Sharing Good News?

Evangelism is an awkward word. And depending on your context, full of negative images. For some it conjures angry red-faced preachers screaming hellfire, brimstone, and judgment — a la “sinners in the hands of an angry God.” For others, the dread of conflict and intellectual debate appears: how I can outsmart another (or at least defend my position) about Jesus, the Bible or the mere existence of God. Or for the bashful, fear that evangelism means walking up to randoms and handing them tracts or asking about their eternal destination. For others, just the idea of evangelism seems creepy and threatening: why can’t Christians just keep their beliefs to themselves? How dare Christians impose on my freedom?

My experience with “evangelism” is also awkward. I remember the revivals that the church would hold when I was a kid and being terrified of the furious message that the apoplectic circuit preacher would deliver. His volume and vitriol probably stoked the fear that the message alone would cause. I felt like crying the whole time he was talking. I can’t imagine inviting a friend to a service like that; if that makes me a bad Christian, well, so be it. But, I’m not sure what attracts people to a God who seems to hate us.

In high school, I attended a couple of S.E.M.P.s  (Sonlife Evangelism Mission Project) in the Chicago area. They taught teens to get amped about sharing their faith, gave them tools to intellectually defend their faith, and sent them out into the streets and neighborhoods of Chicago to practice what they just learned. I learned a lot.

And I also inwardly hated it and found it brutally awkward. Particularly the part of walking up to random people with pithy platitudes about where they might spend eternity or find Jesus as the bridge to God. (To be fair, some of those may have a place… but it so doesn’t work for me). I didn’t know their story or have much invested in relationship with them beyond fulfilling an achievement box for camp. “Good” kids follow the rules and expectations. And I was a “good” kid.  I did what I was told and trained to do. Looking back this seems hollow and embarrassing.

Lately I’ve found myself thinking more about evangelism — largely due to a seminary class that I’m taking. And the lectionary text from last week, Exodus 20:1-17 (aka the 10 Commandments), has also impacted the way I’m framing the conversation.

What follows as I think about evangelism — or put more simply, sharing “Good News” — is in large part a reaction to my own experiences that haven’t set well with me.

I find it odd when the 10 Commandments are used as a springboard for evangelism. With that method one starts by pointing the finger at what others are doing wrong. And that seems bizarre given the location and beginning of Exodus 20. The law is given after God has already rescued people. God had chosen Abraham and his descendents to be His people hundreds of years before; God rescued the Hebrews from Egypt in dramatic fashion. God brought them out of slavery. And it is in the wilderness, after God has saved this people, that God gives the guidelines for how to live as His free people. These guidelines are given by a God who saved and loved first.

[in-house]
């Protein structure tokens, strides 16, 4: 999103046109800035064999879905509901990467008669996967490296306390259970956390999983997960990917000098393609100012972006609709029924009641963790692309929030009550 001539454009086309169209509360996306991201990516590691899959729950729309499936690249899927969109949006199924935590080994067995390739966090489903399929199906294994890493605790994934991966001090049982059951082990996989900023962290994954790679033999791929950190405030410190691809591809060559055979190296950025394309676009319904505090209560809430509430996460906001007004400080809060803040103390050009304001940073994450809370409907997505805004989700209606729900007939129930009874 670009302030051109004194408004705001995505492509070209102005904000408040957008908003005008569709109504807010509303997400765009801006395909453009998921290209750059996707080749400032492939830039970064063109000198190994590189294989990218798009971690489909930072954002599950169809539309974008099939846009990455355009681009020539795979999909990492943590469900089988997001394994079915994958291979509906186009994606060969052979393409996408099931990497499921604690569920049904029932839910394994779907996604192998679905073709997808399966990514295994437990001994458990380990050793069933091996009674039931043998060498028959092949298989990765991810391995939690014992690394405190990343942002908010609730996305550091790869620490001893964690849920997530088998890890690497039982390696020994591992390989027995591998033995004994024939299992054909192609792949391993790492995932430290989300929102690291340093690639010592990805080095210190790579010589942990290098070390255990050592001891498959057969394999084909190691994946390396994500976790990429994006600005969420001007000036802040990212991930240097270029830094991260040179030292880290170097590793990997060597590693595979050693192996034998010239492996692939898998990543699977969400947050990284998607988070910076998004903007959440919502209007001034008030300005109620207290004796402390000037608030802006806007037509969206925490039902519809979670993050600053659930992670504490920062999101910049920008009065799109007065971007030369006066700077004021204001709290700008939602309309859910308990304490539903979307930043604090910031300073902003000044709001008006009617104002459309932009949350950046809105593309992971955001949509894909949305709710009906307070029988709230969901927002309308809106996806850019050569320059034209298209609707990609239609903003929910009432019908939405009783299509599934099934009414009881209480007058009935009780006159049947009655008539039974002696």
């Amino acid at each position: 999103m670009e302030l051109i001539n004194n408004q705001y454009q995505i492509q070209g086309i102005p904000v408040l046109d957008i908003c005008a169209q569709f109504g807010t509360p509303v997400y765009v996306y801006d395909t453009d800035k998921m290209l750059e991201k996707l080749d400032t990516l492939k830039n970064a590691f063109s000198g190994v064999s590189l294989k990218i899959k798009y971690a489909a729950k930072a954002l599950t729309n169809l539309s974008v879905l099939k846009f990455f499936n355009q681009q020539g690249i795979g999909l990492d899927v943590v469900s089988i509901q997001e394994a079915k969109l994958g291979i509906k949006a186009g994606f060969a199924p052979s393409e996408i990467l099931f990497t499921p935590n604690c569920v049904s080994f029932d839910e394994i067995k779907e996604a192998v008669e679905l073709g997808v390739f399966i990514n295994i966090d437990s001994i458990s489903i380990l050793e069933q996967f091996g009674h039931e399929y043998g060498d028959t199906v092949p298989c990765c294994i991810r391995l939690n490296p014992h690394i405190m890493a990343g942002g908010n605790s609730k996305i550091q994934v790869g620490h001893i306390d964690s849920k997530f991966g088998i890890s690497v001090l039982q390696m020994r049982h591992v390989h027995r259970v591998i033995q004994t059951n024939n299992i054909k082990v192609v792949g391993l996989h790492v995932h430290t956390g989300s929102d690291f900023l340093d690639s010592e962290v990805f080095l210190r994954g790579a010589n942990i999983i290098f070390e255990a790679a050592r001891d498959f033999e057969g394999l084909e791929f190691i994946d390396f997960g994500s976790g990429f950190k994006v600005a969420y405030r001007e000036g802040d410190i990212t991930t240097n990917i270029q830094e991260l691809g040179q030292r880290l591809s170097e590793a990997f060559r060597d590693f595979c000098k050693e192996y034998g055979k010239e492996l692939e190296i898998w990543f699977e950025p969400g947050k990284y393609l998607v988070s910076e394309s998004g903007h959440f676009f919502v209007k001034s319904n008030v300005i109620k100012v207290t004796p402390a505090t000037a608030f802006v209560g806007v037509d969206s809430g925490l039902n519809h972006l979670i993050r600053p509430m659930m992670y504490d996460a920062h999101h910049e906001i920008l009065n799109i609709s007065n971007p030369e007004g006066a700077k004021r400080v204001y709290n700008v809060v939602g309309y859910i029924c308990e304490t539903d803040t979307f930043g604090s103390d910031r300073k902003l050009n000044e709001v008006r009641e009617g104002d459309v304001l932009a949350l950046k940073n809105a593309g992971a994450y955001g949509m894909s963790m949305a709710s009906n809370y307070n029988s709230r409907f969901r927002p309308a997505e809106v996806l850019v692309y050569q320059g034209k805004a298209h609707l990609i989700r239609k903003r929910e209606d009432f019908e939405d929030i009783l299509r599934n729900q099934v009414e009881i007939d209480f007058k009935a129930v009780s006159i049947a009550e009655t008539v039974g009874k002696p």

Yes, the law convicts of sin, as Paul points out in the New Testament. But, I think before the law can do that in us, we have to have some idea of the One who we’ve sinned against. Yes, we’re broken. But if we have no concept of God or the God who loves and rescues us, why does it matter if we don’t live up to that God’s expectations? Why should someone care about that if they don’t first believe God loves them and created them with a purpose in mind?

The Hebrews met God before they received the law.  He called Abraham and gave a promise.  God was faithful to Isaac and Jacob and Joseph.  God calls Moses to lead the Hebrews out of slavery.  Drawing forward into the New Testament, Jesus blesses and heals before telling people to go and sin no more.  Experience of God’s goodness becomes the basis for going forth without sin.

And yet, does our sharing of the good news focus on this?  How are we as Church and individuals inviting others to sample God’s goodness?  How are we agents of God’s kingdom — people who bring healing, justice, reconciliation, and hope to others by the power of the Holy Spirit?

Crocus are a symbol of good news for me. Of all the flowers, they bring me the most joy and excitement. Every year they sneak up on me; one day they weren’t there, and then suddenly, the next day they’ve brilliantly popped open. They’re a foretaste of the life that is on its way.  Crocus are bright, colorful hope! Winter has lifted. Spring dawns. Growth and life will abound.

What if evangelism starts a bit more like crocus and a little less like a hammer? I’m not knocking the place for prophets and justice and addressing sin. I’m just wondering what if we spent a little more time laying the groundwork about the person of God, other than just God is mad at us because we failed?

What if evangelism were simpler?  What if it was just being a people who faithfully attend to relationships with others, and who point towards the goodness of God? Who model the lifestyle that Jesus calls us towards, and through the freedom of that lifestyle inspire others as well?


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